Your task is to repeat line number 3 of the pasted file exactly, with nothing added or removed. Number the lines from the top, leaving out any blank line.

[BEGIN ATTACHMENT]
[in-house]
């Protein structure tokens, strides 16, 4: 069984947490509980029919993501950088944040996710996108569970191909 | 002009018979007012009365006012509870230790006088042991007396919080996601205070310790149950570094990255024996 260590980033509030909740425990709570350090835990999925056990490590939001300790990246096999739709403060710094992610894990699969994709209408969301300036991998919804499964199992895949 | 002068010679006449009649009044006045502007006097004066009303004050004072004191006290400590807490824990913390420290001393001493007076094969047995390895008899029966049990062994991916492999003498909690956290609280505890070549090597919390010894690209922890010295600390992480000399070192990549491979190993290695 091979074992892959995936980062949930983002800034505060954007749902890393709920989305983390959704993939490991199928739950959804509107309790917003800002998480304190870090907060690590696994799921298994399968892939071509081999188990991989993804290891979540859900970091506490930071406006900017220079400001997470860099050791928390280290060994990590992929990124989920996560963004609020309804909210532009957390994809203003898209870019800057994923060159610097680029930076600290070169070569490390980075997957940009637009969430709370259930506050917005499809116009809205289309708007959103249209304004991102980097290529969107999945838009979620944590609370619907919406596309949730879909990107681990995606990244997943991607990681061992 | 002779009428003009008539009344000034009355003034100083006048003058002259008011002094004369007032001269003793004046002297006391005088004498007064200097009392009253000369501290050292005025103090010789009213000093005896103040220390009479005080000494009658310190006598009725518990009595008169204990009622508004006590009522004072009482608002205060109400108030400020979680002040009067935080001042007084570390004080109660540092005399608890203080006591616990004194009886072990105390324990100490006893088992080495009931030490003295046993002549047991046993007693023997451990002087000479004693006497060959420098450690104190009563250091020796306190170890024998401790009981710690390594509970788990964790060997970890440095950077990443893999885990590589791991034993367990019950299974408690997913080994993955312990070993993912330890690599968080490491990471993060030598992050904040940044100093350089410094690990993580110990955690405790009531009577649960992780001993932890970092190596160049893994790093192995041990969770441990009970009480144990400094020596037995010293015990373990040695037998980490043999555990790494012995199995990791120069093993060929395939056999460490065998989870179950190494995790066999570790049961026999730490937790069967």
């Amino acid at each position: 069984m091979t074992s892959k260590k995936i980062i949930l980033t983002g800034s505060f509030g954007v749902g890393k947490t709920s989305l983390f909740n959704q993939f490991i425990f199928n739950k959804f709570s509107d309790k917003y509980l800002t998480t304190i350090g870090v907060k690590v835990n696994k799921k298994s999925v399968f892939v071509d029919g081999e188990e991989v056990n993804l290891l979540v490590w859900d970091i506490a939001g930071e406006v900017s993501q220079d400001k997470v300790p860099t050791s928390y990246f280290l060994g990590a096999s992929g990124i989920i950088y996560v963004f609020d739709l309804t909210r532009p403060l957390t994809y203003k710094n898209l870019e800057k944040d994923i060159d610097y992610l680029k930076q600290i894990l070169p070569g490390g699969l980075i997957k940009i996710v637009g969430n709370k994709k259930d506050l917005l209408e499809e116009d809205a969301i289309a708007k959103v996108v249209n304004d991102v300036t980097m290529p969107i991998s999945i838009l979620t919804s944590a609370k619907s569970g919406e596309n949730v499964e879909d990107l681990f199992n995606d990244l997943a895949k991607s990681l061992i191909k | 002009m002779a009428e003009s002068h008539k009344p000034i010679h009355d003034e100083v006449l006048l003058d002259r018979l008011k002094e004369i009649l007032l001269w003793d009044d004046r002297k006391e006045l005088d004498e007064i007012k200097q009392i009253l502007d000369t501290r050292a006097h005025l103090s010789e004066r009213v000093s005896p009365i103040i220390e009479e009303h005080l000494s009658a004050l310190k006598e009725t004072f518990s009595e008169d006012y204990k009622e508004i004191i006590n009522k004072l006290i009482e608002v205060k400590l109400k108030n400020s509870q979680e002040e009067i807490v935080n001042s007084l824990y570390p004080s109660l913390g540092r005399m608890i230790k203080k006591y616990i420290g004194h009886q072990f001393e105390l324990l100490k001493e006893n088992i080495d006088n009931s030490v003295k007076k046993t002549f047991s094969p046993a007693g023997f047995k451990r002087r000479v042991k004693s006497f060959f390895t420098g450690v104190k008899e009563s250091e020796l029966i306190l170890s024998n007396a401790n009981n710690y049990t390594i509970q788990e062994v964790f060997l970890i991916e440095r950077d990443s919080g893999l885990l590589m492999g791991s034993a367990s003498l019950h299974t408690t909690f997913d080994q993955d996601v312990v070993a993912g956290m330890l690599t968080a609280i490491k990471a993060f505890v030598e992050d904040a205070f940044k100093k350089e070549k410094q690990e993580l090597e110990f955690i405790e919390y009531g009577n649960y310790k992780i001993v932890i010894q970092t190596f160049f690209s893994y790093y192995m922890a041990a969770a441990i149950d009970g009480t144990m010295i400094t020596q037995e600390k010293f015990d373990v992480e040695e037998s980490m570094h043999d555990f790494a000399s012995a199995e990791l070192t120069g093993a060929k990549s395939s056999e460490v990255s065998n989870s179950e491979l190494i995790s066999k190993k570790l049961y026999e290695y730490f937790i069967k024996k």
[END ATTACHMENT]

């Amino acid at each position: 069984m091979t074992s892959k260590k995936i980062i949930l980033t983002g800034s505060f509030g954007v749902g890393k947490t709920s989305l983390f909740n959704q993939f490991i425990f199928n739950k959804f709570s509107d309790k917003y509980l800002t998480t304190i350090g870090v907060k690590v835990n696994k799921k298994s999925v399968f892939v071509d029919g081999e188990e991989v056990n993804l290891l979540v490590w859900d970091i506490a939001g930071e406006v900017s993501q220079d400001k997470v300790p860099t050791s928390y990246f280290l060994g990590a096999s992929g990124i989920i950088y996560v963004f609020d739709l309804t909210r532009p403060l957390t994809y203003k710094n898209l870019e800057k944040d994923i060159d610097y992610l680029k930076q600290i894990l070169p070569g490390g699969l980075i997957k940009i996710v637009g969430n709370k994709k259930d506050l917005l209408e499809e116009d809205a969301i289309a708007k959103v996108v249209n304004d991102v300036t980097m290529p969107i991998s999945i838009l979620t919804s944590a609370k619907s569970g919406e596309n949730v499964e879909d990107l681990f199992n995606d990244l997943a895949k991607s990681l061992i191909k | 002009m002779a009428e003009s002068h008539k009344p000034i010679h009355d003034e100083v006449l006048l003058d002259r018979l008011k002094e004369i009649l007032l001269w003793d009044d004046r002297k006391e006045l005088d004498e007064i007012k200097q009392i009253l502007d000369t501290r050292a006097h005025l103090s010789e004066r009213v000093s005896p009365i103040i220390e009479e009303h005080l000494s009658a004050l310190k006598e009725t004072f518990s009595e008169d006012y204990k009622e508004i004191i006590n009522k004072l006290i009482e608002v205060k400590l109400k108030n400020s509870q979680e002040e009067i807490v935080n001042s007084l824990y570390p004080s109660l913390g540092r005399m608890i230790k203080k006591y616990i420290g004194h009886q072990f001393e105390l324990l100490k001493e006893n088992i080495d006088n009931s030490v003295k007076k046993t002549f047991s094969p046993a007693g023997f047995k451990r002087r000479v042991k004693s006497f060959f390895t420098g450690v104190k008899e009563s250091e020796l029966i306190l170890s024998n007396a401790n009981n710690y049990t390594i509970q788990e062994v964790f060997l970890i991916e440095r950077d990443s919080g893999l885990l590589m492999g791991s034993a367990s003498l019950h299974t408690t909690f997913d080994q993955d996601v312990v070993a993912g956290m330890l690599t968080a609280i490491k990471a993060f505890v030598e992050d904040a205070f940044k100093k350089e070549k410094q690990e993580l090597e110990f955690i405790e919390y009531g009577n649960y310790k992780i001993v932890i010894q970092t190596f160049f690209s893994y790093y192995m922890a041990a969770a441990i149950d009970g009480t144990m010295i400094t020596q037995e600390k010293f015990d373990v992480e040695e037998s980490m570094h043999d555990f790494a000399s012995a199995e990791l070192t120069g093993a060929k990549s395939s056999e460490v990255s065998n989870s179950e491979l190494i995790s066999k190993k570790l049961y026999e290695y730490f937790i069967k024996k």